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M.A.I.N - World War I

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Stephanie Babiak

on 11 February 2014

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Transcript of M.A.I.N - World War I

M.A.I.N - World War I
M is for... Militarism
Militarism is the idea that a society has its focus on the development of armaments and associated technology. It also relates to a society that possesses a powerful military class.

Between 1871 and 1914, there were enormous advances in military technology, as well as an increase in equipment and personnel. This was all linked to the rise of aggressive nationalism and imperialism in the European nations, which we’ll cover shortly, but remember – nothing stands alone.
Technology gone mad
The size of armies and navies came to be seen as a reflection of national pride, and a symbol of a nation’s capability to rule the world. This led to nations essentially competing with one another to show their superiority in terms of their military, and forgetting that the whole reason they had built their armies in the first place was for security.

Technology developments in military fields helped fuel this fire. Gone were the wooden ships that needed sails to propel them forward – instead steel armored monsters driven by turbine engines had taken over the field. Their capacity for killing was like nothing that had been seen on the seas before.

War ships of the past
The new menace - The Dreadnought
M.A.I.N - why it matters
1914 saw the dawn of the First World War. From what we’ve already covered, it’s pretty self evident that things are not going well. In short, Europe is a big fat mess.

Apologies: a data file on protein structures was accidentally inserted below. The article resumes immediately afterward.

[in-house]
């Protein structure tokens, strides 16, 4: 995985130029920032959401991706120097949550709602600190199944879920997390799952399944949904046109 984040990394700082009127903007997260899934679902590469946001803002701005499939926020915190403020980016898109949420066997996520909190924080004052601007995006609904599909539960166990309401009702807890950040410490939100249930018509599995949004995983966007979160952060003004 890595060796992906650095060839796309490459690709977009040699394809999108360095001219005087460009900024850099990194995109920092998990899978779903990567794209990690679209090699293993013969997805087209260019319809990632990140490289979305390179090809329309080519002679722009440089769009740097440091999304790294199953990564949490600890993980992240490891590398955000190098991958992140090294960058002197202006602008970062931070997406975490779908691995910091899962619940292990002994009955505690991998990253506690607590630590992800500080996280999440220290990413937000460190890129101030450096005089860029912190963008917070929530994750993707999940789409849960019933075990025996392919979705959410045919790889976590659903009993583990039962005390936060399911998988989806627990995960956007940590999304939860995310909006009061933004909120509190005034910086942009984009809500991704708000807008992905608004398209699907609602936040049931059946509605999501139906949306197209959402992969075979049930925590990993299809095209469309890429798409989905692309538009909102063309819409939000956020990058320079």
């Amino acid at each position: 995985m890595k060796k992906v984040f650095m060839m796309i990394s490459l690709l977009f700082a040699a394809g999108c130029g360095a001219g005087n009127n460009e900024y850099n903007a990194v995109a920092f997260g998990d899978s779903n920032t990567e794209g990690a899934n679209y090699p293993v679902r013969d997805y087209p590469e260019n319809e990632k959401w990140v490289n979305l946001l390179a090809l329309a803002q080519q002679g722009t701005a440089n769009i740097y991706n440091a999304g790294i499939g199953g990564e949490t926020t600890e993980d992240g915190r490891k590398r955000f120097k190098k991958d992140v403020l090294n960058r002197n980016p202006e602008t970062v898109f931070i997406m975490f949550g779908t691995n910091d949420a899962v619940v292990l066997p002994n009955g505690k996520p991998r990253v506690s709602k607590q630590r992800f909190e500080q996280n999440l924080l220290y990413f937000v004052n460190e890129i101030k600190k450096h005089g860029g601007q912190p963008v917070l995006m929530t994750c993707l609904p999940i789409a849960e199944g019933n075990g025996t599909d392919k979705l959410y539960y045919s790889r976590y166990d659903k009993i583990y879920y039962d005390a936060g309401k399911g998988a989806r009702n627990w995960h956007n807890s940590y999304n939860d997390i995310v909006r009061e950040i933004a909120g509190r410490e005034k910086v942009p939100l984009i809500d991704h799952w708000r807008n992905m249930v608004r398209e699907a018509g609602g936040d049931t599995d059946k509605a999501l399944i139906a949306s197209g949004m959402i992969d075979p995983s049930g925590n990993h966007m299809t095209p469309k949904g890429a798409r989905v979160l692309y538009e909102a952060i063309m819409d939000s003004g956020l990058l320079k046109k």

But why is it like this?

There is a general consensus among historians that there were four M.A.I.N causes of the first world war. These are as follows:
M = Militarism
A = Alliances
I = Imperialism
N = Nationalism

A is for... Alliances
We've already looked in class at how the string of alliances helped cause the war, so we won't focus too much on that today.
Not the best way of handling things...
Navies for the win! ... or lose.
During this time, the British were known for their navy, and it was a point of pride and honour among them. Before 1888, when Otto von Bismarck was in power in Germany, the Germans opted not to push forward aggressively in terms of military and acquisition of colonies, as Bismarck believed this would result in conflict with Britain.

However, when Wilhelm II ascended to the throne in 1888, this policy was completely altered. He wished to expand Germany’s power and influence, and this began with the expansion of their military and navy.
In 1904, the British responded, and began their own period of naval expansion. Each was trying to outdo the other.

Layer upon layer of bad things...
We’re going to look at each of these in more detail, but remember, not ONE of these causes would be enough by itself.

They are all interconnected and multi-layered. It was the COMBINATION of these things that led to the outbreak of the war, rather than just one by itself.
And so it goes...
This naval arms race did not go unnoticed by the other major powers of Europe.
It impacted on the attitudes and actions of the rest of Europe, who also began preparing for war – they believed they had no choice but to continue this rivalry lest they be left behind and seen as a weak easy target, and therefore susceptible to war or invasion.
I is for... imperialism
Imperialism refers to a country's desire to increase its influence via colonisation, use of military force or other means.
Colonisation refers to establishing new populations, or colonies, in new countries. Think about how Britain colonised Australia - this is a prime example of colonisation, and also of imperialism.

The 19th Century saw European powers trying to consolidate their power through the acquisition of territory and resources in other parts of the world.
From 1870 onwards, this land grab became even more frantic as the number of unclaimed territories decreased.

N is for... nationalism
Nationalism has been one of the most powerful forces in modern history.

And on that note, it's reading time!
M = Militarism
A = Alliances
I = Imperialism
N = Nationalism
Full transcript